Before you can get a pair of contact lenses, you’ll need to have your eyes examined and fitted by an optometrist and get your prescription. Normally, fittings for contact lenses will take longer than the standard eye exam. If you are looking to get fitted for contacts, you should let your optometrist know up front that you are interested in getting contacts.
When you first begin with your eye exam, your optometrist will first examine the health of your eyes. Your eye doctor will also want to know why you want contacts, if you have any known problems with your eyes, and what you hope to get from your visit. Overall, your contact fitting and exam will be based on the information that you have provided.
During your exam, you’ll go through several tests that will let the optometrist know the health and vision of your eyes. Once the exam is finished and your optometrist has the information he needs, you will be a given the prescription to get your contact lenses. Without a prescription, most places won’t sell you contacts.
When it comes to fitting your contact lenses, your optometrist will measure the curvature of your eyes and other factors that will affect how your lenses will fit in your eyes. Some people are more prone to dryness in their eyes than others, meaning that the contacts you are prescribed shouldn’t aggravate the dryness. In order for your optician to give you a prescription for contact lenses, your cornea will need to be free of any type of problems that can prevent you from wearing them.
Normally, your optician will give you a trial pair of contact lenses to try out, and then check them for fit once they have settled in your eyes. Sometimes, you may need to try out several different pairs before you find the perfect fit. The lens you choose should give you better vision, fit comfortably in your eye, and not do any damage to the cornea.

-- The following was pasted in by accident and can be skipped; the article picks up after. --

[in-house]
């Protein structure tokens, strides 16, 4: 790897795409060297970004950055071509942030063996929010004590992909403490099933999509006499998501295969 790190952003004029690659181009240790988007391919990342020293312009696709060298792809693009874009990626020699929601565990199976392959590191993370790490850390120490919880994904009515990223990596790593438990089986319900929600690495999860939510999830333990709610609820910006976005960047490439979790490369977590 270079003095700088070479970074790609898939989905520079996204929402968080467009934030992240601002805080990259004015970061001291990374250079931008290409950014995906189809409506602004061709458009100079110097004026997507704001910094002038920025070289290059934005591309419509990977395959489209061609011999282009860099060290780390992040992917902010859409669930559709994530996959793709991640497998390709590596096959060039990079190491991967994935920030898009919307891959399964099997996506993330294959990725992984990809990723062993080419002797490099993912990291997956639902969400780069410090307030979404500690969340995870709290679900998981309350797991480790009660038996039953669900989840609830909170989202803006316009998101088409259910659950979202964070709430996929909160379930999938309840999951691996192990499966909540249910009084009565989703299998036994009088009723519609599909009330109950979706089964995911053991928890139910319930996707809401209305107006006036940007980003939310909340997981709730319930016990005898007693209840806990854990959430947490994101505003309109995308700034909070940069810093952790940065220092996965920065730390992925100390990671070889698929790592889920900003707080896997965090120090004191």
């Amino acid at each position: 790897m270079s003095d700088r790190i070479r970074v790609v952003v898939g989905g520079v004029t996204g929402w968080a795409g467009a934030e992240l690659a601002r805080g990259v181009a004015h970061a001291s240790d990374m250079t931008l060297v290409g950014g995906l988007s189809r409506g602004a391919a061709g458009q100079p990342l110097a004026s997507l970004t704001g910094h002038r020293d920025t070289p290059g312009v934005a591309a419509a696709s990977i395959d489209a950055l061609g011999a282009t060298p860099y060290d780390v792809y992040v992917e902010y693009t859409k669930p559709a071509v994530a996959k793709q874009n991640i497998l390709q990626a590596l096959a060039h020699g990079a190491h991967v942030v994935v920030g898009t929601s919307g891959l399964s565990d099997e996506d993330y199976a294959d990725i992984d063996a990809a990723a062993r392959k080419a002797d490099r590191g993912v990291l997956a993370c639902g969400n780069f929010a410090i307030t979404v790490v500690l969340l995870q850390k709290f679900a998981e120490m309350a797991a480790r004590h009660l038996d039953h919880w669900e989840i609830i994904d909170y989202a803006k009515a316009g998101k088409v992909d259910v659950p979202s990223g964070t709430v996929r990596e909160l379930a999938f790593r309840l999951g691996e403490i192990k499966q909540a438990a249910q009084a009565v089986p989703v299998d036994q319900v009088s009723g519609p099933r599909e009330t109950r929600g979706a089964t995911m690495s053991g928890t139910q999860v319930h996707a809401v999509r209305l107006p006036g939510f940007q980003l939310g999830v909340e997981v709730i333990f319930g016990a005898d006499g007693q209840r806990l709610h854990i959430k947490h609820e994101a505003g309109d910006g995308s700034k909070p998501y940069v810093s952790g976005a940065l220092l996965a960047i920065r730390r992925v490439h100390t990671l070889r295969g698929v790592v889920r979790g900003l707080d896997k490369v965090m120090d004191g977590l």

It’s very important that your lens not be torn, scratched, or damaged in any way. Before you try the contact out, you should always inspect it to make sure that there are no defects. Your optician will show you how to inspect the contacts before you put them in your eyes, starting with your trial pairs. The optician or associates working there will need to verify that your test contacts meet your standards and the requirements for your eyes, according to what the optician recommends.
At your fitting exam, your eye doctor will also go offer with you what brands of contacts you should and shouldn’t use. When you try out your test contacts you’ll use certain types of solution as well, to see if affects your eyes. Some solutions will work well for some, while they may cause irritation for others. Normally, your optometrist will try you out with one of the latest and greatest brands of contacts, to see whether or not they work for you.
After you have been fitted for your contacts and found the perfect pair, you should make sure that you always go to your follow up visits. Your first follow up will be in a few short weeks, after which your optician will check your eyes and contacts again, to make sure that everything is still going good. After that, you should always attend any follow ups that you have – to make sure that your contacts are working good – and your eyes are still in good health.